By Ellen WulfhorstTue Nov 15,10:31 AM ET
Time magazine's annual "Person of the Year" for 2005 may not be a person at all.
Mother Nature topped the unofficial list of nominees at a panel discussion held on Monday by the weekly magazine to debate
who will grace the cover of the issue that hits newsstands on December 19.
Time does not prepare or publish a formal list of nominees; instead, its editors make the selection privately after reporting
by the staff.
The choice is supposed to remain a secret until December 18, when it will be disclosed on the magazine's Web site, but
it does become a parlor game in America to ponder who fits the criteria as "the person or persons who most affected the news
and our lives, for good or for ill, and embodied what was important about the year, for better or for worse."
Mother Nature -- encompassing natural disasters from the Asian tsunami to Hurricane Katrina and the Pakistan earthquake
-- evokes issues ranging from presidential politics to race to oil to infrastructure and leadership, said NBC news anchor
Brian Williams, one of the panelists gathered to debate the annual selection.
"It has laid bare so many cracks and fissures in our system," he said.
Other suggestions included so-called first responders to emergencies; Lt. Gen. Russel Honore, commander of military relief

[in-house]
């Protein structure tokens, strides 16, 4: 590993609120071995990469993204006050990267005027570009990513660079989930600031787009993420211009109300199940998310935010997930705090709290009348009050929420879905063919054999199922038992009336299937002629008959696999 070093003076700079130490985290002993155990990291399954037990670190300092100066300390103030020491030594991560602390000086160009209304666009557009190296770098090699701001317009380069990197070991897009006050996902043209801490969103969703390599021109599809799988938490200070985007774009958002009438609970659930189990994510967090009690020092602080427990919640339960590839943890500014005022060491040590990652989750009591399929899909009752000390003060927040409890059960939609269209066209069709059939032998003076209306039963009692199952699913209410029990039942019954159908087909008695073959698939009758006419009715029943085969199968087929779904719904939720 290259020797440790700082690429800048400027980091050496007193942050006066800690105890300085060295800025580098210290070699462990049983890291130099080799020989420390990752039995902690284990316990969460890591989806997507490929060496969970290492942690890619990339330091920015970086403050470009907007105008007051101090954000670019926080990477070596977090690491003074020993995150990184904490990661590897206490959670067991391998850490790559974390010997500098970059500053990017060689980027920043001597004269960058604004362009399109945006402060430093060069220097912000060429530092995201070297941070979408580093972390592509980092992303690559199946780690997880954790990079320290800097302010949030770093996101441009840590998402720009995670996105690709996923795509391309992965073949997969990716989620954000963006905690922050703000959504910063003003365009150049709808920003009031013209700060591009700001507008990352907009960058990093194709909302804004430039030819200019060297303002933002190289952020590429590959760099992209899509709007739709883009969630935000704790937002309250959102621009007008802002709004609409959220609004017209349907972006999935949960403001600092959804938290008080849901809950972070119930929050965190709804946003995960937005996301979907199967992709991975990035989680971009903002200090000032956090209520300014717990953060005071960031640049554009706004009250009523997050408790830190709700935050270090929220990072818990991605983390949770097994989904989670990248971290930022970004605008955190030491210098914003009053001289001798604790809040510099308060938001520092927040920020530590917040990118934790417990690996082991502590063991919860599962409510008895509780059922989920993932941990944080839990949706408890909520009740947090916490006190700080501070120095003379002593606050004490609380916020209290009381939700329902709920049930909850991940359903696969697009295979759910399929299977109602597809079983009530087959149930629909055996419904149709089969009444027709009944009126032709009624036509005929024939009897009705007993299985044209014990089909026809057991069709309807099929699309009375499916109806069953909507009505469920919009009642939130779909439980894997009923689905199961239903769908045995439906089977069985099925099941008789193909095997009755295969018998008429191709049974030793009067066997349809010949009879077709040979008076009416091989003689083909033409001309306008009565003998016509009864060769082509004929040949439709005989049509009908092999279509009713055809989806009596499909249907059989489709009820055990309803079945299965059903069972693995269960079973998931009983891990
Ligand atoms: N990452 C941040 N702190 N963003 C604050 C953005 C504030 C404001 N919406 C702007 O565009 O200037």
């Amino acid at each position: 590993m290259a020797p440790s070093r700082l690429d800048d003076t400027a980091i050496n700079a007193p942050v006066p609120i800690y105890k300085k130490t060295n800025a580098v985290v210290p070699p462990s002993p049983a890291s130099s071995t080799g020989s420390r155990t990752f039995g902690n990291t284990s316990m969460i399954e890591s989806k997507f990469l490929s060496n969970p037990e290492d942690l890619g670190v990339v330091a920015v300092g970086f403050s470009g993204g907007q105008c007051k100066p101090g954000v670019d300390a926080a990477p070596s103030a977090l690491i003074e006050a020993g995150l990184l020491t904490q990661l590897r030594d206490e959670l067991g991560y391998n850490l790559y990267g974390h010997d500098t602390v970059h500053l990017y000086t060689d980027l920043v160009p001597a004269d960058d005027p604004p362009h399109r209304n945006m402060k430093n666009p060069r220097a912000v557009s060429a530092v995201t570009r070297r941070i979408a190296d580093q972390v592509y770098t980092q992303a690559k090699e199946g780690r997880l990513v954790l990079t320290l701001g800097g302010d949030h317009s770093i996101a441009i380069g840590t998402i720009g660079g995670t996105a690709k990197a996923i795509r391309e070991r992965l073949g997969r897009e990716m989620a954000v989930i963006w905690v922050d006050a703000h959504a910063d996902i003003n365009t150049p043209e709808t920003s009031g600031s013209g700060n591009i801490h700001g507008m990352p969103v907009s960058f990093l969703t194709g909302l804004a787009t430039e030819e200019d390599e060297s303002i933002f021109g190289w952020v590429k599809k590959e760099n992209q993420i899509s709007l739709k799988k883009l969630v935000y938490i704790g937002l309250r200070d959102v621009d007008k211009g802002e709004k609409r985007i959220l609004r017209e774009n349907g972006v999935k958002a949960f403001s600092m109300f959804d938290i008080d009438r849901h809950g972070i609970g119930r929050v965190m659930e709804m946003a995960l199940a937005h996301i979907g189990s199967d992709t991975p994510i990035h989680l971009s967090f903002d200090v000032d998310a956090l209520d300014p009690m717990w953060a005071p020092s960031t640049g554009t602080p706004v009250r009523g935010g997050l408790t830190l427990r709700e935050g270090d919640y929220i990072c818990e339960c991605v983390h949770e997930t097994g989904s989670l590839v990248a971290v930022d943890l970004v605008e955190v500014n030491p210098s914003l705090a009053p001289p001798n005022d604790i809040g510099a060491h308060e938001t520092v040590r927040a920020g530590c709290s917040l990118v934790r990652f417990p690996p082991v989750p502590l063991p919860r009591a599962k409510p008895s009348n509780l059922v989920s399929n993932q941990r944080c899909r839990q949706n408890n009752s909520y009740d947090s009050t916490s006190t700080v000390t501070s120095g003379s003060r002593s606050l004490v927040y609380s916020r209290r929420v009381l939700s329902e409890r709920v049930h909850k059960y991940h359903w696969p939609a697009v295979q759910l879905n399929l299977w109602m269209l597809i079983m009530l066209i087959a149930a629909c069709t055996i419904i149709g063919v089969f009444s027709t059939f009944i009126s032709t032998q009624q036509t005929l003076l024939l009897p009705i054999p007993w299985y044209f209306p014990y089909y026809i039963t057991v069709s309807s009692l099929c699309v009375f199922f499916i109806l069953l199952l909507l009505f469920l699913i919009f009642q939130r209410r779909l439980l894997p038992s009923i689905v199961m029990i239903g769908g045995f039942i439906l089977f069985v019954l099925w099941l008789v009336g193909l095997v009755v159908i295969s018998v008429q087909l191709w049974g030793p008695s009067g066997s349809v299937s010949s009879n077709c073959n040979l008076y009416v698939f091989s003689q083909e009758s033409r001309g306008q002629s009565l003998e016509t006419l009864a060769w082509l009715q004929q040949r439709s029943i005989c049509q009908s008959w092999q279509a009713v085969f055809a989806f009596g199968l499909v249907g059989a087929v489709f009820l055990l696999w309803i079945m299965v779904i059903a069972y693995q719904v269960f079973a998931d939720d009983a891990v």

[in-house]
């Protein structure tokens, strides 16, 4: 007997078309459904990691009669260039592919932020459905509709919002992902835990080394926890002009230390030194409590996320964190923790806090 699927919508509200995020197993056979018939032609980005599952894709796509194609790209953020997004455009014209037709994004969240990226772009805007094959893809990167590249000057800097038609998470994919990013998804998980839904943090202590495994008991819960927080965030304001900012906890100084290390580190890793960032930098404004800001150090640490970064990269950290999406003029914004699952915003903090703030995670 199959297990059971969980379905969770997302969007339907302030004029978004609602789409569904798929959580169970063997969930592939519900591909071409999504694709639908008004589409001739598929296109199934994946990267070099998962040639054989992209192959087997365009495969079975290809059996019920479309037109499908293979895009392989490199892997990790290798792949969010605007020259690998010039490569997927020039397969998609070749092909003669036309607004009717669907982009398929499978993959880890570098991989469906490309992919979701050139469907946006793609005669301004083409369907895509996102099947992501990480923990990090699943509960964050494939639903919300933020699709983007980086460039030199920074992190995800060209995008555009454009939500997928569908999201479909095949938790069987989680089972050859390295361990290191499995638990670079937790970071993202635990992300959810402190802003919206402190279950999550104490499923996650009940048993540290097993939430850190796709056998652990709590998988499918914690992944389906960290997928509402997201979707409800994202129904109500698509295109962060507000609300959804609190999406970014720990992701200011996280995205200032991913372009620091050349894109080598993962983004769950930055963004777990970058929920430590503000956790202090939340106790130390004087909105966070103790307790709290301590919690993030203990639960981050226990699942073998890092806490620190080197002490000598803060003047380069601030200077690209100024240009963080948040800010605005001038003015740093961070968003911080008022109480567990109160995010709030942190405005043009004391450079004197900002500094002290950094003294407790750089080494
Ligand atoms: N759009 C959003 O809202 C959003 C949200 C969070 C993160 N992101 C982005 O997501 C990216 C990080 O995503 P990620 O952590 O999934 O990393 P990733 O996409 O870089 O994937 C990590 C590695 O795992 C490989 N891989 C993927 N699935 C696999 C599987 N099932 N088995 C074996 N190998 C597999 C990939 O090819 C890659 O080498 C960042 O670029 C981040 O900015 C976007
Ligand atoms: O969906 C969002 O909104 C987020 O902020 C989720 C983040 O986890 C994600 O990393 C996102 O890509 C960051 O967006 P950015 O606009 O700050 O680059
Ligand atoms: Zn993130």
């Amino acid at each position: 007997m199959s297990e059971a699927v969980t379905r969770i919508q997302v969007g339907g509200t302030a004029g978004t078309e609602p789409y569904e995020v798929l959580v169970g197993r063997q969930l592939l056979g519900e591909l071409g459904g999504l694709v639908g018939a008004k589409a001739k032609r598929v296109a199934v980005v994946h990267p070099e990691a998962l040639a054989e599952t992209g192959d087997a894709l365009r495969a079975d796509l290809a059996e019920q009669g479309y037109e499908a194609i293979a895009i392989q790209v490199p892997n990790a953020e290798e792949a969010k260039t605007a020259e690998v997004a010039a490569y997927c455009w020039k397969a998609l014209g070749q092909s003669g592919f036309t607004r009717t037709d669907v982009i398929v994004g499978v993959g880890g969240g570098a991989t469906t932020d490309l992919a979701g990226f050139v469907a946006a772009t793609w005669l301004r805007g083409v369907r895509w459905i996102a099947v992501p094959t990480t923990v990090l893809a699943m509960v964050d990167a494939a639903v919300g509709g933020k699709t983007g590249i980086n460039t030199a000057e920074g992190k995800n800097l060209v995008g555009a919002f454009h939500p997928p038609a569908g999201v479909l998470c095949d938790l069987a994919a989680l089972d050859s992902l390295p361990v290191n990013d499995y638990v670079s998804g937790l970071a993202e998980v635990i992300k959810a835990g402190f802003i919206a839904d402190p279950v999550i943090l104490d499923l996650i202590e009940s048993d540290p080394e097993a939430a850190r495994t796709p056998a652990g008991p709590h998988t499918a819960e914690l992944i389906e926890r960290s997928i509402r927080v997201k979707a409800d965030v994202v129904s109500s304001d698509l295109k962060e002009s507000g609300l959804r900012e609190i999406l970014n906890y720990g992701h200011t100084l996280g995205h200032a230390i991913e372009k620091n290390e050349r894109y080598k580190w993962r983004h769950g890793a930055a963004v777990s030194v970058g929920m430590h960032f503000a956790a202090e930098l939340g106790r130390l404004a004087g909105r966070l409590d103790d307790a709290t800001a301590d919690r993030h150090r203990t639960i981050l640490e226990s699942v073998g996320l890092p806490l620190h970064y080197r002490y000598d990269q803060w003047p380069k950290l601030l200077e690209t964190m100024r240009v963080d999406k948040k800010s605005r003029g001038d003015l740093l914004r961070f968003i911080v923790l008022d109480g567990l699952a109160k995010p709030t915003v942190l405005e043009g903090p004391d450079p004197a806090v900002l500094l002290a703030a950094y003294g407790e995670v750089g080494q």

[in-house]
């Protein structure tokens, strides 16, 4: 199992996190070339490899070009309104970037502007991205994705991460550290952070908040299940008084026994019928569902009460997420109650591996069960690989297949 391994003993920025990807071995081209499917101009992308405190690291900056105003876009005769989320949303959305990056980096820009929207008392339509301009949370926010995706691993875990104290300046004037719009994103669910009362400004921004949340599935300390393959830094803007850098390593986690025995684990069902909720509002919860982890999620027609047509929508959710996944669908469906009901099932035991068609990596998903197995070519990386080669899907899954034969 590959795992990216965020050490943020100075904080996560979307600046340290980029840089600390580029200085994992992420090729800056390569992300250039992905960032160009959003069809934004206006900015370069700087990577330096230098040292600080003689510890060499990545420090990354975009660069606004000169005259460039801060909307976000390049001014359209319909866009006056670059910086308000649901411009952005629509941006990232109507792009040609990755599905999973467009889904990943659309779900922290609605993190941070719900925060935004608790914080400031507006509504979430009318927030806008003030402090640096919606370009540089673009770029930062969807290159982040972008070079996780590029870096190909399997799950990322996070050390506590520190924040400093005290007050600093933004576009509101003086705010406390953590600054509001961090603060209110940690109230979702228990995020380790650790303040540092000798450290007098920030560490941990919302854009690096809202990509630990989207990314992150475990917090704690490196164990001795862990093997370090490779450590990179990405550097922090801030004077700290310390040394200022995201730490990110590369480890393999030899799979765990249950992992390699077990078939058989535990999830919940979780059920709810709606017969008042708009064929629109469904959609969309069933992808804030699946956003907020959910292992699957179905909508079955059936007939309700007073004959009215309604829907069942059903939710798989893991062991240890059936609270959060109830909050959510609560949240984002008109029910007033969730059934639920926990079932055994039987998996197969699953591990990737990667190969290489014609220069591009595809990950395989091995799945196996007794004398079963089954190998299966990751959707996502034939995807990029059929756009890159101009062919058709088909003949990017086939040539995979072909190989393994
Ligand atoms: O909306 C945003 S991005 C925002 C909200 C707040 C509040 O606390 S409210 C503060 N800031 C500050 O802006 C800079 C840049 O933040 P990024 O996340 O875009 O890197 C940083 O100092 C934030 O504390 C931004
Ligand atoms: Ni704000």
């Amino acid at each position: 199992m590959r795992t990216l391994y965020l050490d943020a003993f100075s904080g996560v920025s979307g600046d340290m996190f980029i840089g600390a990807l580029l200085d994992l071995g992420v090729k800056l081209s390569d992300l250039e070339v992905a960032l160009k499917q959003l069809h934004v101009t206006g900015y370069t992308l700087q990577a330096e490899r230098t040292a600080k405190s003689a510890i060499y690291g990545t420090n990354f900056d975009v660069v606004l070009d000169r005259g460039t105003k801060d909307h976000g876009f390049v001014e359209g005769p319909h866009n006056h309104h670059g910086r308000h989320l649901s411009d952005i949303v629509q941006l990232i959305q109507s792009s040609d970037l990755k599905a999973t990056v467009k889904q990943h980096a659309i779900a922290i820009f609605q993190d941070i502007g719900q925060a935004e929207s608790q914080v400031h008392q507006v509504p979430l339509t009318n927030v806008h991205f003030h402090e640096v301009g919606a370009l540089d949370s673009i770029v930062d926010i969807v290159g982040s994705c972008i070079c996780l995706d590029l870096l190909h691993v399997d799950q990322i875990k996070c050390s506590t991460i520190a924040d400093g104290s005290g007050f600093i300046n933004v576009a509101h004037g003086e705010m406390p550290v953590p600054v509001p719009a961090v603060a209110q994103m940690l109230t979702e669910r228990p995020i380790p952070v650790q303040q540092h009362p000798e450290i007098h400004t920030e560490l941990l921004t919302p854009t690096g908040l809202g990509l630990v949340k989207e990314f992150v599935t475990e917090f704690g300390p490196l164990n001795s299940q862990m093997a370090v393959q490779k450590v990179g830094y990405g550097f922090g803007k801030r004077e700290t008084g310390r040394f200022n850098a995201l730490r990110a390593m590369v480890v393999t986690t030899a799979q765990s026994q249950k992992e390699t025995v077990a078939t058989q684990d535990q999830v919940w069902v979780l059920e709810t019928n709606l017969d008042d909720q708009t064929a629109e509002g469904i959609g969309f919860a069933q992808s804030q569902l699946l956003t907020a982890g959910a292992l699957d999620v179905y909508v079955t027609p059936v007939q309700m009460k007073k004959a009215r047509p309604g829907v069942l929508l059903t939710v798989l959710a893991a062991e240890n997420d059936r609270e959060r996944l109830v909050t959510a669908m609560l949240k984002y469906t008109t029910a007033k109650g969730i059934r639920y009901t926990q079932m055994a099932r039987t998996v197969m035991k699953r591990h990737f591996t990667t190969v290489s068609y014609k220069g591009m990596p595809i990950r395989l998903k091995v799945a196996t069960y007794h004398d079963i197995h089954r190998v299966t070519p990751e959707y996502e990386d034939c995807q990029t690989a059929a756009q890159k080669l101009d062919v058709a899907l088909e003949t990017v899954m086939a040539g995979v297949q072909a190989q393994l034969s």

operations after Katrina; Jordanian-born Abu Musab al Zarqawi, leader of al Qaeda in Iraq; U.S. Secretary of State Condoleezza
Rice; Microsoft Corp. founder Bill Gates for the money he has donated to fight malaria; Pope Benedict; and J.K. Rowling, author
of the Harry Potter books.
The person of the year is not always a person. Time selected "The American Soldier" in 2003, the "Endangered Earth" in
1988 and "The 25 and Under Generation" in 1966.
The tradition grew out of an editorial embarrassment in 1927 when Time failed to put pilot Charles Lindbergh on its cover
after his historic solo transatlantic flight. At the end of that year, the editors decided to make him man of the year to
remedy the oversight, Time said.
Some selections have been notoriously unpopular with Time readers, such as Adolf Hitler in 1938, Joseph Stalin in 1939
and 1942 and Ayatollah Khomeini in 1979.
Time's 2004 Person of the Year was U.S. President George W. Bush.